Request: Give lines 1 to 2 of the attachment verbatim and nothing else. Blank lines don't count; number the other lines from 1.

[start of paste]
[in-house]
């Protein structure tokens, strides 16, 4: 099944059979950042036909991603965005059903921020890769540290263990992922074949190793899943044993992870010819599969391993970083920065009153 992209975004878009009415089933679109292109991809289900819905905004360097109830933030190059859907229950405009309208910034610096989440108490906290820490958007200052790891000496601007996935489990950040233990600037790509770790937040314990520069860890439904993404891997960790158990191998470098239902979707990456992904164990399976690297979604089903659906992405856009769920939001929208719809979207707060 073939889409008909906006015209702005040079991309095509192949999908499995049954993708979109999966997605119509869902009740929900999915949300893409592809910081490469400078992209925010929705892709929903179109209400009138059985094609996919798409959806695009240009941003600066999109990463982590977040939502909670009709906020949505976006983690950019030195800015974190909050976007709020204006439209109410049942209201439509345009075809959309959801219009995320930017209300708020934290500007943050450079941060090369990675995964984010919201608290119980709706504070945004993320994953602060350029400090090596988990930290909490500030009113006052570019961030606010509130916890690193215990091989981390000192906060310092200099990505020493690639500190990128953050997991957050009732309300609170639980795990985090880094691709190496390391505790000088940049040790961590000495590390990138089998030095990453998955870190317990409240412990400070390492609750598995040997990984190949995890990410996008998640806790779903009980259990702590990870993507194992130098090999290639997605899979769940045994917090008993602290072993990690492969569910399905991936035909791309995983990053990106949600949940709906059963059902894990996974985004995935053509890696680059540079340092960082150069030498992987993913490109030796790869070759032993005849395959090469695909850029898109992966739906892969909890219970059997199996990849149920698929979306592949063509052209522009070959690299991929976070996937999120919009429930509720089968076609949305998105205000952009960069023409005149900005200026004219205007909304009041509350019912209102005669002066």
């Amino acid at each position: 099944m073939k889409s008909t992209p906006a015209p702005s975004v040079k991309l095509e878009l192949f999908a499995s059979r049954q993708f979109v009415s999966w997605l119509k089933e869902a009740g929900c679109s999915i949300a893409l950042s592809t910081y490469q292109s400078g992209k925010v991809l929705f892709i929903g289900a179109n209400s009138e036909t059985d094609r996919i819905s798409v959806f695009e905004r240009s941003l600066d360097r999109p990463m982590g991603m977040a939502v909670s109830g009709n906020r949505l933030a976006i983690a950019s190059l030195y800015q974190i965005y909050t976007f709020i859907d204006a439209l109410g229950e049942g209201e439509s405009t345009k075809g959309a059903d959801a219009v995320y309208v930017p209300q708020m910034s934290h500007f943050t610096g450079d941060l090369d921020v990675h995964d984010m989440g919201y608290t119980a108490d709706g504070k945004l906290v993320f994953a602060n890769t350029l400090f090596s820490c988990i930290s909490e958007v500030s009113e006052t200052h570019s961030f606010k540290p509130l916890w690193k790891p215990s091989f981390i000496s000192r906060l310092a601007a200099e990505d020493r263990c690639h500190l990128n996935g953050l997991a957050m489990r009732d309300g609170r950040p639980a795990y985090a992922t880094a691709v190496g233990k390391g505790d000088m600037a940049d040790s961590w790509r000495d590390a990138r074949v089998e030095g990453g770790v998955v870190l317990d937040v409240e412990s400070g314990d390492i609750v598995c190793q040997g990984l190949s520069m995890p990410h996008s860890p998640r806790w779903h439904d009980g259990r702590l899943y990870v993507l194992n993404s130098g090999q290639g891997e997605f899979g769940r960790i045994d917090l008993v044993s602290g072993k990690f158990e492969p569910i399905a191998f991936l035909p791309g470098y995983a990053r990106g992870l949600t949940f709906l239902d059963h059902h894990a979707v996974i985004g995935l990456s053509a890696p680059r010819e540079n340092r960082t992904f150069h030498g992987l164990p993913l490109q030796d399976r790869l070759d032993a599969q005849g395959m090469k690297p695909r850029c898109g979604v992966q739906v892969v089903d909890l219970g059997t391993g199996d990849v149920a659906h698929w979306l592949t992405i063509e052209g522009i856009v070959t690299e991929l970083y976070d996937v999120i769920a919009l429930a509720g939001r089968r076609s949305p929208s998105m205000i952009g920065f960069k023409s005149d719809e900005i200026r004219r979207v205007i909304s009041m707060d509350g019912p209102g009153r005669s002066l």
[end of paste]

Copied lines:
[in-house]
């Protein structure tokens, strides 16, 4: 099944059979950042036909991603965005059903921020890769540290263990992922074949190793899943044993992870010819599969391993970083920065009153 992209975004878009009415089933679109292109991809289900819905905004360097109830933030190059859907229950405009309208910034610096989440108490906290820490958007200052790891000496601007996935489990950040233990600037790509770790937040314990520069860890439904993404891997960790158990191998470098239902979707990456992904164990399976690297979604089903659906992405856009769920939001929208719809979207707060 073939889409008909906006015209702005040079991309095509192949999908499995049954993708979109999966997605119509869902009740929900999915949300893409592809910081490469400078992209925010929705892709929903179109209400009138059985094609996919798409959806695009240009941003600066999109990463982590977040939502909670009709906020949505976006983690950019030195800015974190909050976007709020204006439209109410049942209201439509345009075809959309959801219009995320930017209300708020934290500007943050450079941060090369990675995964984010919201608290119980709706504070945004993320994953602060350029400090090596988990930290909490500030009113006052570019961030606010509130916890690193215990091989981390000192906060310092200099990505020493690639500190990128953050997991957050009732309300609170639980795990985090880094691709190496390391505790000088940049040790961590000495590390990138089998030095990453998955870190317990409240412990400070390492609750598995040997990984190949995890990410996008998640806790779903009980259990702590990870993507194992130098090999290639997605899979769940045994917090008993602290072993990690492969569910399905991936035909791309995983990053990106949600949940709906059963059902894990996974985004995935053509890696680059540079340092960082150069030498992987993913490109030796790869070759032993005849395959090469695909850029898109992966739906892969909890219970059997199996990849149920698929979306592949063509052209522009070959690299991929976070996937999120919009429930509720089968076609949305998105205000952009960069023409005149900005200026004219205007909304009041509350019912209102005669002066």